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Contents > Installation

SpamPal requires a little bit of work to set up, but this shouldn't take more than ten minutes and once completed, you can almost forget it's there.

There are seven stages to installation process:

1. Install SpamPal
2. Configure SpamPal
3. Configure your email program
4. Create Filter/Message Rules
5. Email Virus Scanners and Firewalls
6. Whitelist friends and contacts
7. Using Blacklists

Let's begin...

1. Install SpamPal

Make sure your email accounts work properly before you install SpamPal, and make a careful written note of your user id and pop3 server name before you start changing settings for spampal. Keep those settings in a safe place, just in case you need to put them back.

Now, download SpamPal and start installation by double-clicking on the SpamPal Setup program (spampal.exe) and follow the on-screen instructions.

Upon completion, SpamPal will run, showing its pink umbrella icon in your system tray.

If this installation is an upgrade of SpamPal then the existing configuration is retained and the process is now complete. If not, i.e. this is a new installation of SpamPal, proceed with the steps below.

The first time SpamPal runs, you will see the following Welcome Screen:
Note 1: Standard Ports
You may, at this point, get an error message about SpamPal not being able to listen on the standard POP3 port.This is nothing to be worried about; just write down the port number SpamPal tells you and continue with this guide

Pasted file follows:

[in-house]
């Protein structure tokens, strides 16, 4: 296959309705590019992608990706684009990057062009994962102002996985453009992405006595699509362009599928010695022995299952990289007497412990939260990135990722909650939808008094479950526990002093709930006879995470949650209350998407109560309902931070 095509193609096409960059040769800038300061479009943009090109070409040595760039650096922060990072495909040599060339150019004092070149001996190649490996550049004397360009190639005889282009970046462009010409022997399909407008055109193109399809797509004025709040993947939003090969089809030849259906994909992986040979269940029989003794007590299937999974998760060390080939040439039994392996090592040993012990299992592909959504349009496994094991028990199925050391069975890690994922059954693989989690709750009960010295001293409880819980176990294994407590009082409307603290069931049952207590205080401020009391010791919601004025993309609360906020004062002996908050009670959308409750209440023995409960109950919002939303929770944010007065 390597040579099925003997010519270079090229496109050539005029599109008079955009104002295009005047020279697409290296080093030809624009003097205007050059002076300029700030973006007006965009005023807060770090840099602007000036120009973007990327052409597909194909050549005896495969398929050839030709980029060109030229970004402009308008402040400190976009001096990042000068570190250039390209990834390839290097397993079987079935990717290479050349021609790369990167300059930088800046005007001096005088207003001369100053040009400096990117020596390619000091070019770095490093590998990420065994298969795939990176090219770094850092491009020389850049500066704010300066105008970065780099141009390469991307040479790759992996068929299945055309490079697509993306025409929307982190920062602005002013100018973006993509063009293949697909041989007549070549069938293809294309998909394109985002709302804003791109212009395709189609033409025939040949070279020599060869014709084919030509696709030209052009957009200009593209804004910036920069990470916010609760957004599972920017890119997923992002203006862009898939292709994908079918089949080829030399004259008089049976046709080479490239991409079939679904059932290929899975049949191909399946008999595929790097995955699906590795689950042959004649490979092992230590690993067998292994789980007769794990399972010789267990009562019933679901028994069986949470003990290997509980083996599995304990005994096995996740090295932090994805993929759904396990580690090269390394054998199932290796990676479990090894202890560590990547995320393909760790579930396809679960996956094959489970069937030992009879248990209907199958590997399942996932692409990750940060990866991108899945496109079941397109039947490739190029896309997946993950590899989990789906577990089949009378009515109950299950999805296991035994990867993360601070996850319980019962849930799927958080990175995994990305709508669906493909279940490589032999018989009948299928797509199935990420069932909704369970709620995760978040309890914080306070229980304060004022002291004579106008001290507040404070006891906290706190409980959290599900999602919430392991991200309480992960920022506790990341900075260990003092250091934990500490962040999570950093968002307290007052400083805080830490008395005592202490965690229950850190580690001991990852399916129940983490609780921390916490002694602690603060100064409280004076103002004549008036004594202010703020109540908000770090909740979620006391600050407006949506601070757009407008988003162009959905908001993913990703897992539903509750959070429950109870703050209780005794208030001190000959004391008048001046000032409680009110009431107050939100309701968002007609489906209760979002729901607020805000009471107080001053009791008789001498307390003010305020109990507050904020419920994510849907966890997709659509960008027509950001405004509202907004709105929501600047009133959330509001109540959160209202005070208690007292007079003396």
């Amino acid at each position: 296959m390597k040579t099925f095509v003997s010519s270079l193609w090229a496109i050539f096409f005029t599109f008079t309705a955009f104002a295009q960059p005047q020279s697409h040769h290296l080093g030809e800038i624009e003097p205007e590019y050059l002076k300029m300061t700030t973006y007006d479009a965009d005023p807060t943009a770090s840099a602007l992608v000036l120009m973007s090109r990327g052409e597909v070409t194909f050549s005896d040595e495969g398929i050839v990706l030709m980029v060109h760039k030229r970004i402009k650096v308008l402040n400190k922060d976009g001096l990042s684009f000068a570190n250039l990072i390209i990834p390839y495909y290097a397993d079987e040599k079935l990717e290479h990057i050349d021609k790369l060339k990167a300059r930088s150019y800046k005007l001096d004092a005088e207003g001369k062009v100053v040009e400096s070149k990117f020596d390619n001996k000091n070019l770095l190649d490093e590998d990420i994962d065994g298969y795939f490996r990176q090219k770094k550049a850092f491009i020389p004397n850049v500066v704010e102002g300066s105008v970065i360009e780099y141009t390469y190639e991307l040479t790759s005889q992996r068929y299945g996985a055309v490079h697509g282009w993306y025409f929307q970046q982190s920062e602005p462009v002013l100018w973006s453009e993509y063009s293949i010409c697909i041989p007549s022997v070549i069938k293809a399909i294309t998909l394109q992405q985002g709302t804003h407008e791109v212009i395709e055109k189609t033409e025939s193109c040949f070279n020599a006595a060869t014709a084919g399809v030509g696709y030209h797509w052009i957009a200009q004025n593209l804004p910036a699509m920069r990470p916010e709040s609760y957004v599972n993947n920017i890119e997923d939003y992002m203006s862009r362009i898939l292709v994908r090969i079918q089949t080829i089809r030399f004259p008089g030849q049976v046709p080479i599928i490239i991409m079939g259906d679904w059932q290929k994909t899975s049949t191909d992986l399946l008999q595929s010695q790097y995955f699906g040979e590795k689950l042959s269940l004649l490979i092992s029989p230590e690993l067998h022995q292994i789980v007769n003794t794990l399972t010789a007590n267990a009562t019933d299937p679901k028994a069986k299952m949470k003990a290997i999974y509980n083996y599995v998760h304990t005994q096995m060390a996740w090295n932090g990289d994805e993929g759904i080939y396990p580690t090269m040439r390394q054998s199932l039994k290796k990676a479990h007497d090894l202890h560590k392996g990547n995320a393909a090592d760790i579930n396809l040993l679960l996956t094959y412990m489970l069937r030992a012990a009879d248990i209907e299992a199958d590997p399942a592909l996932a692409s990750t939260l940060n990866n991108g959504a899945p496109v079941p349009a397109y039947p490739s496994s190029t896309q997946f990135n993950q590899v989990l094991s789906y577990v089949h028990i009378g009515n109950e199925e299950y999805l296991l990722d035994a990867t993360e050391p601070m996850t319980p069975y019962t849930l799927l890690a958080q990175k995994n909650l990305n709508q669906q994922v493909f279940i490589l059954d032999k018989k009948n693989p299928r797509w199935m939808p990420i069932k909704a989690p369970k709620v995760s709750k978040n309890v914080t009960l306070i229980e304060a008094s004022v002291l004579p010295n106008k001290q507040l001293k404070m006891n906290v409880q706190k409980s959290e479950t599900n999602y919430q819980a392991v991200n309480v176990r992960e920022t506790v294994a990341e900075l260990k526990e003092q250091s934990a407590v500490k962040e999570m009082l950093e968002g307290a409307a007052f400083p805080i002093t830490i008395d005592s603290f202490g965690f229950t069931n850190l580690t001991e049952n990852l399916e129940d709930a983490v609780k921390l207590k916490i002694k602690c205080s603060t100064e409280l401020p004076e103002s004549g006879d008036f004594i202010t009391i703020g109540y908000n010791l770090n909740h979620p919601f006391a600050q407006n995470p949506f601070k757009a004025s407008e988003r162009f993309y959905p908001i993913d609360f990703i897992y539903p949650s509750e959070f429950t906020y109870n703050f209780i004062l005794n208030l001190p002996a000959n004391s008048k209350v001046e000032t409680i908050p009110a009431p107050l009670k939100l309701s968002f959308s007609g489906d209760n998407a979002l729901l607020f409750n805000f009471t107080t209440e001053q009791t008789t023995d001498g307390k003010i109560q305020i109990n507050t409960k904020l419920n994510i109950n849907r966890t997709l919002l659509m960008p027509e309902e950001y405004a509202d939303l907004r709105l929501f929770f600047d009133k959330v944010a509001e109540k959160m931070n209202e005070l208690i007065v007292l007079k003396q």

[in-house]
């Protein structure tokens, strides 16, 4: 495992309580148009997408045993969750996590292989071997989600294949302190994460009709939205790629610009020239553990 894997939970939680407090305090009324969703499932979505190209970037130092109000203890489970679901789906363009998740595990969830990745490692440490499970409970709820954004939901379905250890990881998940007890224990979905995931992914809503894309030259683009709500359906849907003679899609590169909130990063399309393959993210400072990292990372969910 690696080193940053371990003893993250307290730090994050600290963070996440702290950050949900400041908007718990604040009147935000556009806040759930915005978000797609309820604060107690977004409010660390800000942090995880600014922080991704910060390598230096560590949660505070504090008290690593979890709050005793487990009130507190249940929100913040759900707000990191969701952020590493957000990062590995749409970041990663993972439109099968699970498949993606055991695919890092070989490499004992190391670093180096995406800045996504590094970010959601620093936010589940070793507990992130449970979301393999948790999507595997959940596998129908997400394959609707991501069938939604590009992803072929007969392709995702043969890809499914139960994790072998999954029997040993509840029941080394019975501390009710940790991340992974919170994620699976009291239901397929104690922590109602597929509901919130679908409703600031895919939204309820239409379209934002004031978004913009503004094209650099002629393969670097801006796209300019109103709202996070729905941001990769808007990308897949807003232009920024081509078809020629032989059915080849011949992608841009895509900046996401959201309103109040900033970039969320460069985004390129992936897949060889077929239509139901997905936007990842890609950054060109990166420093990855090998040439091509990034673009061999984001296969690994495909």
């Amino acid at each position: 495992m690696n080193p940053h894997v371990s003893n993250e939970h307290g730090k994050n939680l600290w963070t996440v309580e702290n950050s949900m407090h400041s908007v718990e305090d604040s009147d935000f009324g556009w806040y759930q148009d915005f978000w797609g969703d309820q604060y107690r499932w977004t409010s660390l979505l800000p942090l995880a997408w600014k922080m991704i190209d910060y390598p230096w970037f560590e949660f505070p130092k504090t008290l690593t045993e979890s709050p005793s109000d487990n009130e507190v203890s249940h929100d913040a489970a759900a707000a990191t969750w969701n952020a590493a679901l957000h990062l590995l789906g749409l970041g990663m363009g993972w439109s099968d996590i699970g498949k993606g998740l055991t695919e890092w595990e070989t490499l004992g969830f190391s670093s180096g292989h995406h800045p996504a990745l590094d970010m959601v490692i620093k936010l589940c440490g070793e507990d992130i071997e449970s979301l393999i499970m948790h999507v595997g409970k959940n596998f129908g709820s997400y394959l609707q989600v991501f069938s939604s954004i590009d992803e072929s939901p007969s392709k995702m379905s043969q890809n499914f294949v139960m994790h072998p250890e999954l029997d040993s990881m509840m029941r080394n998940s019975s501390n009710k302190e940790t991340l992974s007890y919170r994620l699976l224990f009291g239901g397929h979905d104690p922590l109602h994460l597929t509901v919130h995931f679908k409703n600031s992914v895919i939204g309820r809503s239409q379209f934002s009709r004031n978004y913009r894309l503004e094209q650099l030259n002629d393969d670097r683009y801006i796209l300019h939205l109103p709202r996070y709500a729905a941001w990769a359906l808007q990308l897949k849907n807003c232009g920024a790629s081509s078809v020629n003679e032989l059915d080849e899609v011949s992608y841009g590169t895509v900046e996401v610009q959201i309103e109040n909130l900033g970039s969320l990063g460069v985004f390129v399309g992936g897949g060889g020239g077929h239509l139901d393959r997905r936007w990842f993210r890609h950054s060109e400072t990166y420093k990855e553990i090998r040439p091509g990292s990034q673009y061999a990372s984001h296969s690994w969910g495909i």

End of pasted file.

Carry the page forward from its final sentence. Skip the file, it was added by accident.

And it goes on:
This message means SpamPal is using Port
1110 instead of 110. You don't have to put it into SpamPal because SpamPal already knows it is using port 110. Instead, you have to tell your email program (for example Outlook Express) to use port 1110 instead of 110.

If you try to install SpamPal and port
110 is already in use, you get a warning message and SpamPal switches to a different port. If you don't know what is using port 110, it is a good idea to find out. It might be an obsolete av-scanner that needs removing. It could be another antispam product you tried once that didn't uninstall properly. It could be lots of things.

The latest version of Netstat in Windows XP has an option to display owners. This is run from the command prompt as:


Please note this option is only available in the XP version, not 2000 or earlier

For an easy-to-use utility that works with Winn98, 2000 and XP

This small utility just runs out of the box, no setup needed. I suggest you start the program running then select:

View, Update Speed, Paused

Then look down the column labelled local addresses to find one which reads either: or: machine:pop3

where machine is the name you have assigned to your own machine in windows. To toggle between the two formats, use Ctrl/R.When you find the line you want, double clicking on it displays the program path which will let you identify what it was and take remedial action if necessary.